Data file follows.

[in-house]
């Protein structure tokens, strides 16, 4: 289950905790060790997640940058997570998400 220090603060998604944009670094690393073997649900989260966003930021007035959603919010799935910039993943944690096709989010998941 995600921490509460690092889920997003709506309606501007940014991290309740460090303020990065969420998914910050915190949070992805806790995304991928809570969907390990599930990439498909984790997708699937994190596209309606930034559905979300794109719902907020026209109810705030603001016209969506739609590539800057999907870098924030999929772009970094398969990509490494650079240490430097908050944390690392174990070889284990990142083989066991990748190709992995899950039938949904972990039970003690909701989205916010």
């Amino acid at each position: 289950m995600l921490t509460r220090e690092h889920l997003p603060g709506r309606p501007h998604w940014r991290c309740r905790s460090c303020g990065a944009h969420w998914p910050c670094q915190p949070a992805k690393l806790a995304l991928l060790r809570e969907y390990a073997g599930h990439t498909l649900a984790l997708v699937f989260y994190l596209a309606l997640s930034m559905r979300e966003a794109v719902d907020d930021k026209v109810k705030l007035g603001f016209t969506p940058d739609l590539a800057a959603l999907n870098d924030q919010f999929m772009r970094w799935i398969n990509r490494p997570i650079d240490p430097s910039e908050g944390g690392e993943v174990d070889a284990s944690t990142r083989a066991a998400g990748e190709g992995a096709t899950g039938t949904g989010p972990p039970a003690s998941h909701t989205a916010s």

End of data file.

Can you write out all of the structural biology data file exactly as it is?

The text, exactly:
[in-house]
């Protein structure tokens, strides 16, 4: 289950905790060790997640940058997570998400 220090603060998604944009670094690393073997649900989260966003930021007035959603919010799935910039993943944690096709989010998941 995600921490509460690092889920997003709506309606501007940014991290309740460090303020990065969420998914910050915190949070992805806790995304991928809570969907390990599930990439498909984790997708699937994190596209309606930034559905979300794109719902907020026209109810705030603001016209969506739609590539800057999907870098924030999929772009970094398969990509490494650079240490430097908050944390690392174990070889284990990142083989066991990748190709992995899950039938949904972990039970003690909701989205916010």
């Amino acid at each position: 289950m995600l921490t509460r220090e690092h889920l997003p603060g709506r309606p501007h998604w940014r991290c309740r905790s460090c303020g990065a944009h969420w998914p910050c670094q915190p949070a992805k690393l806790a995304l991928l060790r809570e969907y390990a073997g599930h990439t498909l649900a984790l997708v699937f989260y994190l596209a309606l997640s930034m559905r979300e966003a794109v719902d907020d930021k026209v109810k705030l007035g603001f016209t969506p940058d739609l590539a800057a959603l999907n870098d924030q919010f999929m772009r970094w799935i398969n990509r490494p997570i650079d240490p430097s910039e908050g944390g690392e993943v174990d070889a284990s944690t990142r083989a066991a998400g990748e190709g992995a096709t899950g039938t949904g989010p972990p039970a003690s998941h909701t989205a916010s």